SANTIAGO – Chilean President Michelle Bachelet said on Monday that she would introduce a bill in Congress next week creating a Science and Technology Ministry, fulfilling one of her campaign promises.
“This will be a future-oriented project for Chile, balancing the sciences, humanities and arts, and serving as a space for the free exploration of truth and knowledge,” the president said during the opening session of the 6th Congress of the Future, the South American country’s main scientific forum.
Bachelet said she would sign the bill on Jan. 16, adding that she was confident lawmakers would approve the legislation before her term ends in March 2018.
The decision to create a new ministry stems from a willingness “to place the human being at the center of development, having knowledge and creativity be drivers of that engine of development,” Bachelet said.
The Congress of the Future, which runs until Saturday, drew more than 90 prominent scientists and humanists, including two Nobel laureates, from around the world to Santiago.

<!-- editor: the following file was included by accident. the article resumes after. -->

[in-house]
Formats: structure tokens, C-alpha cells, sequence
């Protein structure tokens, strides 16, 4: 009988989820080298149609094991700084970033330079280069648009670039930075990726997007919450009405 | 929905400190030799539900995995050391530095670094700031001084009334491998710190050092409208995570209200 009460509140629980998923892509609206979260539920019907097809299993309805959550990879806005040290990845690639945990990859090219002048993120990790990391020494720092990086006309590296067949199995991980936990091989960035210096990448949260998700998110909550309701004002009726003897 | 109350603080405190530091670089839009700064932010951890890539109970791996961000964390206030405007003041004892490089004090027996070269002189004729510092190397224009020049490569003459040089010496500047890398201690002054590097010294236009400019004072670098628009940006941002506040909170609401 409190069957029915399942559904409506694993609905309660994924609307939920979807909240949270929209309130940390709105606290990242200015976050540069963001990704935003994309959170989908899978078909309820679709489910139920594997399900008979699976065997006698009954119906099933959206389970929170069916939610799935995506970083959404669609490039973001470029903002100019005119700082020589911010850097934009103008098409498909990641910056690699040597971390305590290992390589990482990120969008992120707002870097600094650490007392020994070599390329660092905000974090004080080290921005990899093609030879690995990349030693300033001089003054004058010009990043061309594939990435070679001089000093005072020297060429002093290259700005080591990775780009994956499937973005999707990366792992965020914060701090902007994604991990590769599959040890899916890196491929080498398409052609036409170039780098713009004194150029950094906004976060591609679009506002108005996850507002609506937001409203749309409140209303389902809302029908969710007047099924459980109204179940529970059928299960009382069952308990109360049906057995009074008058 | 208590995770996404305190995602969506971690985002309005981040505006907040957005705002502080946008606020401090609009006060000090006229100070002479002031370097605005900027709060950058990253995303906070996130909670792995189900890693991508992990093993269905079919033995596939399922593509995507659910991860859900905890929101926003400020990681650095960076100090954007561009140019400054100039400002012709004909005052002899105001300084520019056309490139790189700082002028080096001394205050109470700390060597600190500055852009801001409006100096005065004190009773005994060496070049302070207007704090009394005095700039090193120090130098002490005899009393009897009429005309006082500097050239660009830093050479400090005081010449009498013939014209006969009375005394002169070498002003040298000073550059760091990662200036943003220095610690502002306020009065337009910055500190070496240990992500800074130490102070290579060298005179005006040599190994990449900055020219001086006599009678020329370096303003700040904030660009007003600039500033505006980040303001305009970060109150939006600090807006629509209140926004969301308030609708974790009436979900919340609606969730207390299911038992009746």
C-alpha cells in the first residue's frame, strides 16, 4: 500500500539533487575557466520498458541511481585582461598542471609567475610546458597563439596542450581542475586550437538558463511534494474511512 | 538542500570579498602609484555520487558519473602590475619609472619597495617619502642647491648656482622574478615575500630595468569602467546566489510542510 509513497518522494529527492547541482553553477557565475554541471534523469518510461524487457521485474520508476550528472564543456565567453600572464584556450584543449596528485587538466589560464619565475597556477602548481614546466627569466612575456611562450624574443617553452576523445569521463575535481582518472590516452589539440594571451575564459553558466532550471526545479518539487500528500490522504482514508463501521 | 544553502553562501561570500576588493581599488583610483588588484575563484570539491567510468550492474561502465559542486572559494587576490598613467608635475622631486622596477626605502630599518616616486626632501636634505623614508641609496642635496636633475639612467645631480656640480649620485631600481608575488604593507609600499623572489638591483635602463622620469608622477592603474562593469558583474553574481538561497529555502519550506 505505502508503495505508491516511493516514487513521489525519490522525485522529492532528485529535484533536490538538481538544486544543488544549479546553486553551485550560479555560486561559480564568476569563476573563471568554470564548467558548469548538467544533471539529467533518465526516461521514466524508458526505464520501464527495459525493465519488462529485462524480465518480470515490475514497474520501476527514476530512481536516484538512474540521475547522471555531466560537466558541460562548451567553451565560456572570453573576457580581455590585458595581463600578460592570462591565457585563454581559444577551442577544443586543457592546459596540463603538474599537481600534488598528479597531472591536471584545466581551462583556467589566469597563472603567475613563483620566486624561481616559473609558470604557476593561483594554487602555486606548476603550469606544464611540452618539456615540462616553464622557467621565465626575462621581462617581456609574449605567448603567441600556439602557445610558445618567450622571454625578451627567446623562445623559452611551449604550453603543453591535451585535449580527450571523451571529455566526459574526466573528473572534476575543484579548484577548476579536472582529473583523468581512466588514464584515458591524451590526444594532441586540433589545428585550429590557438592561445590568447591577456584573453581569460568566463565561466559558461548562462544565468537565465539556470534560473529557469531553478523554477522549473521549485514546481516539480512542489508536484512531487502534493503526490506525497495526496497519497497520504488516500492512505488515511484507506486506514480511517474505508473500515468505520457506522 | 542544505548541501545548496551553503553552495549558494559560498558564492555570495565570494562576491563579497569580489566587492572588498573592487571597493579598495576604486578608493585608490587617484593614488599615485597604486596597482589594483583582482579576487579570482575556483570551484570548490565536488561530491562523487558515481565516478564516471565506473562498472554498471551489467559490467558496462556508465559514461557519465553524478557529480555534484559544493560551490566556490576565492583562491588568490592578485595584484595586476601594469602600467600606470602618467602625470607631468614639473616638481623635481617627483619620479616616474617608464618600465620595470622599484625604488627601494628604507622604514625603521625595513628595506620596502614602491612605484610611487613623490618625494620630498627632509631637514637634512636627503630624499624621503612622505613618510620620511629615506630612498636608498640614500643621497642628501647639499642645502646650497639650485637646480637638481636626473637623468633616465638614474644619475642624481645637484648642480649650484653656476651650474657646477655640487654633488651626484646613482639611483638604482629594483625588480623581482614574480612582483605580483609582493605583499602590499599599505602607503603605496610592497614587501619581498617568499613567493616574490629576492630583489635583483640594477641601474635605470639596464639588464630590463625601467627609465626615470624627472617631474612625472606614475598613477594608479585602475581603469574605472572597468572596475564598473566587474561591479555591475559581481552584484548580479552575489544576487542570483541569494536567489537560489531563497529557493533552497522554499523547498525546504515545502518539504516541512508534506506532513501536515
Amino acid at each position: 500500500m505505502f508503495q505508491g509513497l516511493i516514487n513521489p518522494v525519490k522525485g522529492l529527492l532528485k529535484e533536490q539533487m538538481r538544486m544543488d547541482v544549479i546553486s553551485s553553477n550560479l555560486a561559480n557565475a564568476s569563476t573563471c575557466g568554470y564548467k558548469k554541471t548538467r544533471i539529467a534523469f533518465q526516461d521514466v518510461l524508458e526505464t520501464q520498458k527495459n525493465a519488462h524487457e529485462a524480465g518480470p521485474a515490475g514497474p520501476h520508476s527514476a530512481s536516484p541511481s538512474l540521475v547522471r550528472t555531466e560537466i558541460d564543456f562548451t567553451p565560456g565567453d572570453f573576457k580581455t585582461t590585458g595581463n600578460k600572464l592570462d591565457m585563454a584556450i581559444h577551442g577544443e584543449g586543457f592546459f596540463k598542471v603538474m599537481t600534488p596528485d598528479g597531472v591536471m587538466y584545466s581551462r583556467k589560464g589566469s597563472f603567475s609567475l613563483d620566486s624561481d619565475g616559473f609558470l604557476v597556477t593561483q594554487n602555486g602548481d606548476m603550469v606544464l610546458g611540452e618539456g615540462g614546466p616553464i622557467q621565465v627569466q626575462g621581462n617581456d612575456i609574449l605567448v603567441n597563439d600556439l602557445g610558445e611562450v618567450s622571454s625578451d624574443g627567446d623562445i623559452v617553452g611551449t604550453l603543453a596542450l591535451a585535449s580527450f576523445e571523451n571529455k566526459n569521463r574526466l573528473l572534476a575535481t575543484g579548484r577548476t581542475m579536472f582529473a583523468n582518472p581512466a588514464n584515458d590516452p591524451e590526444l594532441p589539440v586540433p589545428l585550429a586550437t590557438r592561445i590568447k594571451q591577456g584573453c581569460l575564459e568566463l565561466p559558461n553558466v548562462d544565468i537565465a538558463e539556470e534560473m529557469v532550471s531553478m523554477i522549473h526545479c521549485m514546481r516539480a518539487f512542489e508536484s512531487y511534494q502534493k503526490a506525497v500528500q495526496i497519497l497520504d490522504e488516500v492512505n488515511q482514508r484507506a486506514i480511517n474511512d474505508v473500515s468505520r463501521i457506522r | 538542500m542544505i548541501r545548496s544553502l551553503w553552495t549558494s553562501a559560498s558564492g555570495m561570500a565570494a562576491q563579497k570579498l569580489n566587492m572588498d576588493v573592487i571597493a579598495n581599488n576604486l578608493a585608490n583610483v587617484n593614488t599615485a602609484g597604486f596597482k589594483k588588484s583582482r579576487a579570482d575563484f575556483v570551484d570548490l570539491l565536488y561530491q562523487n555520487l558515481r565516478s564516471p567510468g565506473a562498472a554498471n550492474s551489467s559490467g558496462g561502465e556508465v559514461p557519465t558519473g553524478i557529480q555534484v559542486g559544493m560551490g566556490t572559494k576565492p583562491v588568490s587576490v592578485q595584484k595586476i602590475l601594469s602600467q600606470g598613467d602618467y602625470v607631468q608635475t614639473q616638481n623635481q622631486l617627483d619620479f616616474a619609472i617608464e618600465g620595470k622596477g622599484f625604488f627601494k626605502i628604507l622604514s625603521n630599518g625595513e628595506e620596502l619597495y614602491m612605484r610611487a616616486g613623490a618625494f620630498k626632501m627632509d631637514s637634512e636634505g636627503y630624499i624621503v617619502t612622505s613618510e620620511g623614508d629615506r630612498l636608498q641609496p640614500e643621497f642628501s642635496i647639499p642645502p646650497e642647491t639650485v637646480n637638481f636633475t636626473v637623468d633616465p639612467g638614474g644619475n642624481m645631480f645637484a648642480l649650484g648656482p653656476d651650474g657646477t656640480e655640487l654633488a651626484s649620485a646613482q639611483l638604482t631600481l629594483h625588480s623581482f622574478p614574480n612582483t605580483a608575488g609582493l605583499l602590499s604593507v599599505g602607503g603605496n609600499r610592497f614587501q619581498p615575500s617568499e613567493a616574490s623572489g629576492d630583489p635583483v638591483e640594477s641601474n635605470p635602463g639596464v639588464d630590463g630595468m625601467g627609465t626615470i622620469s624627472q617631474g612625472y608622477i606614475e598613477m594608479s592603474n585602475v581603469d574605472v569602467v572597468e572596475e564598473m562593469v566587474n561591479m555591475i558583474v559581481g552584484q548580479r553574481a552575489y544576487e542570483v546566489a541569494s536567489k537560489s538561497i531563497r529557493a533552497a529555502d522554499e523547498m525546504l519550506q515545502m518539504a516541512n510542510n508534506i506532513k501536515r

British molecular biologist Jack Szostak won the 2009 Nobel Prize in Physiology and Medicine along with two colleagues for the discovery of an enzyme that protects chromosomes from degradation.
Japanese physicist Hiroshi Amano won the 2014 Nobel Prize in Physics for the invention of efficient blue light-emitting diodes that have enabled bright and energy-saving white light sources.
Among the other distinguished individuals attending the conference are Japanese video-game designer Toru Iwatani, creator of the famous Pac-Man, and Irish journalist John Mulholland, editor of Britain’s Observer newspaper.